Harvest of the Month: Beets are the featured produce for February at Tahoe Truckee Unified School District | SierraSun.com

Harvest of the Month: Beets are the featured produce for February at Tahoe Truckee Unified School District

Deep red, heart-shaped, and sweet and#8212; baby beets are on the Harvest of the Month tasting menu at our local elementary schools. While beets may not win a vegetable popularity contest, they do have their fans, and I am certainly one of them. If you rarely think about beets, or have bad memories from childhood, it may be time to expand your palette and give them a try!

Sweet young beets are available in a variety of colors including red, gold, and red and white candy striped, the vibrant colors look wonderful on a plate and taste great roasted, raw, boiled, steamed, sauteed, and pickled. Beets have the highest sugar content of vegetables, yet they are low in calories and high in nutrients. Beet roots are a good source of potassium, folate, fiber and manganese.

In addition to the roots, beet greens are also edible and even more nutritious than the roots. Young beet leaves are often included in mixed spring greens for salad and the mature leaves can be sauteed or braised as you would chard, kale or spinach. Beet greens are high in beta carotene, Vitamins A and C, potassium, iron, magnesium and calcium.

Betacyanin is the pigment that gives beets their deep red color. Studies have shown that beets are protective against colon cancer, probably due to the combination of betacyanin and fiber. Beets are also associated with reducing the risk of heart disease.

Swiss chard, garden beets, stock beets and sugar beets all belong to the same botanical family. The leaves of the various types of beets have been eaten since before written history, while the roots were used medicinally for such ailments as stomach problems and fevers. As beets spread throughout Europe, the roots were used as animal feed and did not become popular for human consumption until the 16th century. In the late 18th century, a process for extracting the sugar from beets was developed, and by 1880 over 50 percent of the worldand#8217;s sugar production came from beets.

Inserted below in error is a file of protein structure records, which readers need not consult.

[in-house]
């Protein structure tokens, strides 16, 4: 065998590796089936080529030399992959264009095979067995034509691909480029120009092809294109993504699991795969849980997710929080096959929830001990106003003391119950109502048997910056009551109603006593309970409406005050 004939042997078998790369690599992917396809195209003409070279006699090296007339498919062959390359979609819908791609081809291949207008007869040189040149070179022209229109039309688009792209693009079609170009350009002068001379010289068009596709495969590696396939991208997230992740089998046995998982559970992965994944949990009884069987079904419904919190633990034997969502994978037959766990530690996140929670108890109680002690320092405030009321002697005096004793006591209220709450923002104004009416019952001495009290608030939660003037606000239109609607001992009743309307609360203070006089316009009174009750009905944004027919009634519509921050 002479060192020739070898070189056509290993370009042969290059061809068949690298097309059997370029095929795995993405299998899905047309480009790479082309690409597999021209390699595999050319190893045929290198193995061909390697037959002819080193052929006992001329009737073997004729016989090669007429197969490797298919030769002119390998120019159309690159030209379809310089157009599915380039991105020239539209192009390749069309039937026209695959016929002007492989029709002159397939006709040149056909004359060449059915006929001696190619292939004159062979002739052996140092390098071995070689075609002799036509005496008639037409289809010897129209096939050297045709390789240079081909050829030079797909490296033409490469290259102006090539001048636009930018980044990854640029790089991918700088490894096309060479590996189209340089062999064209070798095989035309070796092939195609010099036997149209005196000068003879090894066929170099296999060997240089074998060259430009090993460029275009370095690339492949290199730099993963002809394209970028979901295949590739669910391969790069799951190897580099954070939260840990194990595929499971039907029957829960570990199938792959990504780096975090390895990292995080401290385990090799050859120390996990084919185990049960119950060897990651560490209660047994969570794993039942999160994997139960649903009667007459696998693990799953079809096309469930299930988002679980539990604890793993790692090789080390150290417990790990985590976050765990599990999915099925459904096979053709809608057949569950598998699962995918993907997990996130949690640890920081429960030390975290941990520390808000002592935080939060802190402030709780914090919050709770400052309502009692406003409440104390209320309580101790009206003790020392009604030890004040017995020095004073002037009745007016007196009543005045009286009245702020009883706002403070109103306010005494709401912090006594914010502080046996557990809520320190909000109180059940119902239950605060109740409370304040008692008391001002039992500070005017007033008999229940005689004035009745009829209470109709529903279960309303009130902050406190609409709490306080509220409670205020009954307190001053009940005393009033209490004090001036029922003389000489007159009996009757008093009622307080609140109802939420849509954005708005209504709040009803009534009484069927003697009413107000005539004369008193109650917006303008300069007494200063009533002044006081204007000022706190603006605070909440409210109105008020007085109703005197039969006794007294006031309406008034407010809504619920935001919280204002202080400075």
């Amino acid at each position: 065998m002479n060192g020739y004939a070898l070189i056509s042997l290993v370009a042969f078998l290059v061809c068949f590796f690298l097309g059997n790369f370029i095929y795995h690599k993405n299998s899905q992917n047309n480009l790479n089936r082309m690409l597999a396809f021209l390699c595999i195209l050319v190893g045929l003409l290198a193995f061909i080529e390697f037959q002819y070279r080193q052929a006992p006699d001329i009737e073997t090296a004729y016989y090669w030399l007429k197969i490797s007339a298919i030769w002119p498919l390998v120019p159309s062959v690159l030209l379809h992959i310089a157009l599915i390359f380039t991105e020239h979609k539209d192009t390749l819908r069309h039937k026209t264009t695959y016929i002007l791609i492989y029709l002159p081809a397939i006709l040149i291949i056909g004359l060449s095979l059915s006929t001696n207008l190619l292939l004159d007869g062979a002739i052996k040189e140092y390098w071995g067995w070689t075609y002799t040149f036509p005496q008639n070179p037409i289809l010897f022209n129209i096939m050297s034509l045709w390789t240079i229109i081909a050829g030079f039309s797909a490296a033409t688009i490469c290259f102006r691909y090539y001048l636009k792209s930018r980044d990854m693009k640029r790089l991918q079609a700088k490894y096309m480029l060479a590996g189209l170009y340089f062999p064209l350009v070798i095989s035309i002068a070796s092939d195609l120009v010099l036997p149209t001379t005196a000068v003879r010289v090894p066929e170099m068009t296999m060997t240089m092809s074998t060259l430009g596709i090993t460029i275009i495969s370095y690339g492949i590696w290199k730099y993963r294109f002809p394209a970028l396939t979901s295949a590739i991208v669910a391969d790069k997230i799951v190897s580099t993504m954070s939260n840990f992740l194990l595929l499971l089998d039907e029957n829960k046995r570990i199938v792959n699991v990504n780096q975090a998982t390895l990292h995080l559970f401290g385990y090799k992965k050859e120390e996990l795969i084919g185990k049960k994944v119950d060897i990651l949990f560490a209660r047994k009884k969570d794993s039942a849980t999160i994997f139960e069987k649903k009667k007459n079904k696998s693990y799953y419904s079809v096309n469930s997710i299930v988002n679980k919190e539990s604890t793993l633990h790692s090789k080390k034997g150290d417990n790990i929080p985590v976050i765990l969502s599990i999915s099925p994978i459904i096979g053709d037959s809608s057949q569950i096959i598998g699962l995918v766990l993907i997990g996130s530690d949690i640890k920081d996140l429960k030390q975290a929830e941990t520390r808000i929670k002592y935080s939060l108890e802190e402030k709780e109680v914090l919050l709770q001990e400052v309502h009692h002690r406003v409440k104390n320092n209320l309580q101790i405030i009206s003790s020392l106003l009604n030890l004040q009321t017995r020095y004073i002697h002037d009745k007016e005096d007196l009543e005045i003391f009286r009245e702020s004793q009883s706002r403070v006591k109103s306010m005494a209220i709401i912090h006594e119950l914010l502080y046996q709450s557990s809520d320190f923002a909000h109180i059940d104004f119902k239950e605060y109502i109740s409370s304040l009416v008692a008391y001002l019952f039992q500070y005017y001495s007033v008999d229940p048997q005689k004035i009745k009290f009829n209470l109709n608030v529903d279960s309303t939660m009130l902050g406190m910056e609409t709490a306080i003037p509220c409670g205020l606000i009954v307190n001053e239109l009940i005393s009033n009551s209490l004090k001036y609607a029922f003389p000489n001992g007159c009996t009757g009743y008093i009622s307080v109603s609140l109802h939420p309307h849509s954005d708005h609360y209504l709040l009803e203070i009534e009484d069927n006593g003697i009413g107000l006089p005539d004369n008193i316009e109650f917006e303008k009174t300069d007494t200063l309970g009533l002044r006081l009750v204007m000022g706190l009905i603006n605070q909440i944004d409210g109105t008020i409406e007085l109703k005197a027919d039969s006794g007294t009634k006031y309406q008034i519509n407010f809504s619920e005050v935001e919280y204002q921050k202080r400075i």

Choose small to medium-sized beets which are usually more tender and sweet than larger beets. The roots should be firm, smooth-skinned and deep in color. While the quality of the greens does not reflect the quality of the root, if you plan to eat the greens, choose a bunch that appears fresh and tender with a bright green color.

Beet roots can be stored for two to four weeks in the refrigerator crisper. To reduce bleeding during storage, leave about two inches of stems intact when you cut off the beet greens. Store the greens in a separate bag for up to four days.

Michael Plapp is the chef de cuisine at Baxterand#8217;s Bistro and Lounge. He has been a chef in the Lake Tahoe-Truckee area since 1998. Plapp lives in Truckee with his wife and two children and enjoys rock climbing and skiing when not in the kitchen. Enjoy this wonderful recipe that includes two different types of beets prepared two different ways! Give beets a second chance.

and#8212; Maria Martin, MPH, RD is a member of the Nutrition Coalition and a Wellness Dietitian. The Nutrition Coalition is funded and supported by the Tahoe Forest Health System through the Tahoe Center for Health and Sports Performance. Contact us at (530) 587-3769, ext. 7126 or mmartin@tfhd.com.

Serves four


Medium Red Beet 2 each

Medium Golden Beet 1 each

Green Beans 1/2 lb

Valencia Orange 2 each

Sweet Onion 1 each

Watercress or Arugula 1 bunch

Feta Cheese, diced 4 oz

Pine Nuts, toasted 1/2 Cup

Extra Virgin Olive Oil 1 Cup (total)

White Wine Vinegar 1 1/2 Cup (total)

Granulated Sugar 1 tsp

Kosher Salt 1 tsp + as needed to taste.

Cracked Black Pepper as needed


Brush red beets with oil, season with salt and pepper, wrap in aluminum foil and roast in 375F oven until softened. Peel beets while still warm. Slice (? and#8220; thick) rounds and reserve.

Peel and dice (? and#8220;) golden beets and thinly slice onion. Place both in non- reactive container.

Bring 1 Cup vinegar to boil with 1 tsp salt and 1 tsp sugar, pour over diced beets and onions and steep to pickle.

Blanch (par cook) green beans in boiling water and reserve.

Juice 1 orange and reserve, slice segments from the second orange.

Whisk orange juice, 1/2 cup of vinegar and remaining oil to create vinaigrette.

Dress red beets, green beans and watercress with vinaigrette. Season with salt and pepper.

Divide between four plates. Top each with pickled gold beets and onions, feta and pine nuts.

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